South Korea’s military said Tuesday that a North Korean patrol vessel that attempted to cross the two countries’ maritime boundary retreated after three warning shots were fired.
The North Korean patrol vessel was trying to intervene after South Korea’s military seized a North Korean fishing boat that breached the maritime border at 9:30 a.m. on Tuesday, Yonhap News Agency (YNA) reported.
South Korea’s military fired three warning shots using a 40-millimeter gun to ward off the North Korean patrol vessel, which traveled just over half a mile south of the maritime border before retreating.
The North Korean fishing boat was towed to South Korea’s Baengnyeongdo island for inspection, where the military discovered seven unarmed North Koreans aboard, six of whom were wearing military uniforms.
The seven North Koreans told the military that their ship accidentally veered into South Korean waters while transporting materials for relocation, and that they had no intention of defecting to South Korea.
The military added that South Korea’s government has communicated with the North Korean authorities about the border crossing incident through commercial and military communication lines.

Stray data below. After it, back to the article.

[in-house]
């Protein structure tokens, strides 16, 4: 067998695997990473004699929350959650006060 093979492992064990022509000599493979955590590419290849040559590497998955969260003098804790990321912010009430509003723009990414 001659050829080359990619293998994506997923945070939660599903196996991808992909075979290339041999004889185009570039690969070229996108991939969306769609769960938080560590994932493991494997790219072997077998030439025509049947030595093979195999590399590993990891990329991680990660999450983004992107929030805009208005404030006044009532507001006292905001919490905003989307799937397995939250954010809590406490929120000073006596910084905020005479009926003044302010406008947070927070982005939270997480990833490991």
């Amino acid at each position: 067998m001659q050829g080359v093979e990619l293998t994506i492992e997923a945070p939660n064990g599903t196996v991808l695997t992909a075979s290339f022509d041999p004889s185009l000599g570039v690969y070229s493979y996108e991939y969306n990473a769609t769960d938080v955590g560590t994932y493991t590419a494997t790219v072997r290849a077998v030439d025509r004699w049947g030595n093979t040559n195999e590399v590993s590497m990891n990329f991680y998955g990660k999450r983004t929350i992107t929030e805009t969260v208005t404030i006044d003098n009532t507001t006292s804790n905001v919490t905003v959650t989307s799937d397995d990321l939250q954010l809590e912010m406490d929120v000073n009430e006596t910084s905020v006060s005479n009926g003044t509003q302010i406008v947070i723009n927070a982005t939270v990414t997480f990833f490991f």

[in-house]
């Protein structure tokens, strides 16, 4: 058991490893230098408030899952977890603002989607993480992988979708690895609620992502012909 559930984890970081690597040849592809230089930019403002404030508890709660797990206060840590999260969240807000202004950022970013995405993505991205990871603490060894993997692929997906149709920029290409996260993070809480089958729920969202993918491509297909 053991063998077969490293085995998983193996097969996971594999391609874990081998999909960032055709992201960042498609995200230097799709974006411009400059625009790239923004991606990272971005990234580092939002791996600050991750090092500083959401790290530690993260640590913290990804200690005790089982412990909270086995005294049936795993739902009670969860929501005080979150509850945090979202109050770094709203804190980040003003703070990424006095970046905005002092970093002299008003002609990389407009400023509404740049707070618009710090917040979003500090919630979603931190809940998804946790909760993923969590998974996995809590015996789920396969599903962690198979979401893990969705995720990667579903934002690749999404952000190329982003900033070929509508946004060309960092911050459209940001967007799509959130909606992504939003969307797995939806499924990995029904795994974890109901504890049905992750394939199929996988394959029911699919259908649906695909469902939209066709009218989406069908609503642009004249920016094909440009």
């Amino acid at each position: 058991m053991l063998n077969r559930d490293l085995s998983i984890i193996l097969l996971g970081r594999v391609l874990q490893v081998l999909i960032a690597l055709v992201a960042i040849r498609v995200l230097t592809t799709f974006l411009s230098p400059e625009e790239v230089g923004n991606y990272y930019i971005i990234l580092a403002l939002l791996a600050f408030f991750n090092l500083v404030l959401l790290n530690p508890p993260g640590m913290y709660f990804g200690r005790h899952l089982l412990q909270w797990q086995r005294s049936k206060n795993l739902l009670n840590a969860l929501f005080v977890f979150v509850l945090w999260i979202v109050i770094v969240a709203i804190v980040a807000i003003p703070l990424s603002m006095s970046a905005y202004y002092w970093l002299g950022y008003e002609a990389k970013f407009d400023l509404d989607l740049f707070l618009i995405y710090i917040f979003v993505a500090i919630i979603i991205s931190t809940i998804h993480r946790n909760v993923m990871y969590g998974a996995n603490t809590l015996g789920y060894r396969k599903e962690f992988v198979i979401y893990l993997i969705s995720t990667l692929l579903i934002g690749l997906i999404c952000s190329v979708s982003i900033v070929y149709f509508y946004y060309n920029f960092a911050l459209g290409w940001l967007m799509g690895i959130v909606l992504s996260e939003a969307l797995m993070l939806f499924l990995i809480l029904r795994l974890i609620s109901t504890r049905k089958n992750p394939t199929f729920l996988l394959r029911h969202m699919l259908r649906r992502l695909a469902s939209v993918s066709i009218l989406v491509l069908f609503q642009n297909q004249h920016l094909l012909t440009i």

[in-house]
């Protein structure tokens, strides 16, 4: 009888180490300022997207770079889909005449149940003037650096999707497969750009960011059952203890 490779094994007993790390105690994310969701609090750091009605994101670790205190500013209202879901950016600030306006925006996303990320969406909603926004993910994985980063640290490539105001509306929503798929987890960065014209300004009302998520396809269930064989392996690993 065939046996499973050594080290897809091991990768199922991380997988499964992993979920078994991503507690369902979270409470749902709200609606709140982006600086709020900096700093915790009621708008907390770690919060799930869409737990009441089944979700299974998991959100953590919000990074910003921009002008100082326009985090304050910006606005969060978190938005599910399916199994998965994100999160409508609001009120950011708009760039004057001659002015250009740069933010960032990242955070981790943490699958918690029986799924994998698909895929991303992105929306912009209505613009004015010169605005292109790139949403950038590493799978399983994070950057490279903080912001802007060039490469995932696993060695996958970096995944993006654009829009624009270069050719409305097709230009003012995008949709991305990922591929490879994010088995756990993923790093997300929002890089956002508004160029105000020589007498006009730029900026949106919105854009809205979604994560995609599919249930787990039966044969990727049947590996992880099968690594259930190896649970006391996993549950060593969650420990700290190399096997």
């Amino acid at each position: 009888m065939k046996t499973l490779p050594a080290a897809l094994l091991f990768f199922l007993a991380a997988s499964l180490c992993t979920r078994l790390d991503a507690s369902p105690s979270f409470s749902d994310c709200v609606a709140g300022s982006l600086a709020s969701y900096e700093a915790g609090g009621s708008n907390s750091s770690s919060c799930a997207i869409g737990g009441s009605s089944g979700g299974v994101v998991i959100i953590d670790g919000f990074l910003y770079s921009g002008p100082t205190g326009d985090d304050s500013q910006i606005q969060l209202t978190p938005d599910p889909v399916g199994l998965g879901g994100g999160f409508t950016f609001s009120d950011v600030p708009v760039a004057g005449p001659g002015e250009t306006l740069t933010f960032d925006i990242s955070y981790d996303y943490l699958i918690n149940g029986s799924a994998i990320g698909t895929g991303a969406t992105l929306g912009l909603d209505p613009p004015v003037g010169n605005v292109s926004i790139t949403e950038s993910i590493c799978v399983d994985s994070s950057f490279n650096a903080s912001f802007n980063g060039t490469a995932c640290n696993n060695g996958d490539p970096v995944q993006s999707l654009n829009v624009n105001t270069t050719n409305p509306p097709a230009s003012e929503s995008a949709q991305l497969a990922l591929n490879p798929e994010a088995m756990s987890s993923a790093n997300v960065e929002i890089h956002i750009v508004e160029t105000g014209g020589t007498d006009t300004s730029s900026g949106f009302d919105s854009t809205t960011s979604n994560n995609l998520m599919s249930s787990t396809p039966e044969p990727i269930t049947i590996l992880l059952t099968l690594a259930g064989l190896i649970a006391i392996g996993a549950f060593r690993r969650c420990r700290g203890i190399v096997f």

North Korea’s state media did not issue a statement following the border-crossing incident.
The incident occurred ahead of the March 9 presidential election in South Korea, and just days after the North Korean regime carried out an “important test” for a spy satellite.
North Korea has conducted nine missile tests since the start of the year, the most recent being on March 6 when a suspected ballistic missile was fired from North Korea’s east coast near Sunan. South Korea’s military said the missile traveled about 270 kilometers (168 miles) at a maximum altitude of 560 kilometers (348 miles).
South Korea’s government urged Pyongyang on Monday to “respect” its disarmament obligations with the international community, following the International Atomic Energy Agency’s (IAEA) report that it detected activity at North Korea’s nuclear facility in Yongbyon.
An unnamed government official confirmed to YNA that South Korea is working closely with the United States and the IAEA to monitor North Korea’s missile activity at Yongbyon nuclear complex, though the official stated that there had been no significant activities at the site.
South Korea has been pushing for a declaration to end the 1950–53 Korean War, which ended in an armistice, to ease tensions on the Korean Peninsula. But North Korea insists that any formal treaty to end the war must first be preceded by an end to the United States’ “hostile policies.”
Earlier this year, South Korea’s military claimed that a North Korean defector was spotted crossing the Military Demarcation Line into North Korea. The man, who appeared to be in his 30s, had climbed the barbed wire fence and entered the demilitarized zone.
The South Korean military surveillance footage showed that the man appeared to be the same defector who entered South Korea via an eastern front-line route in November 2020.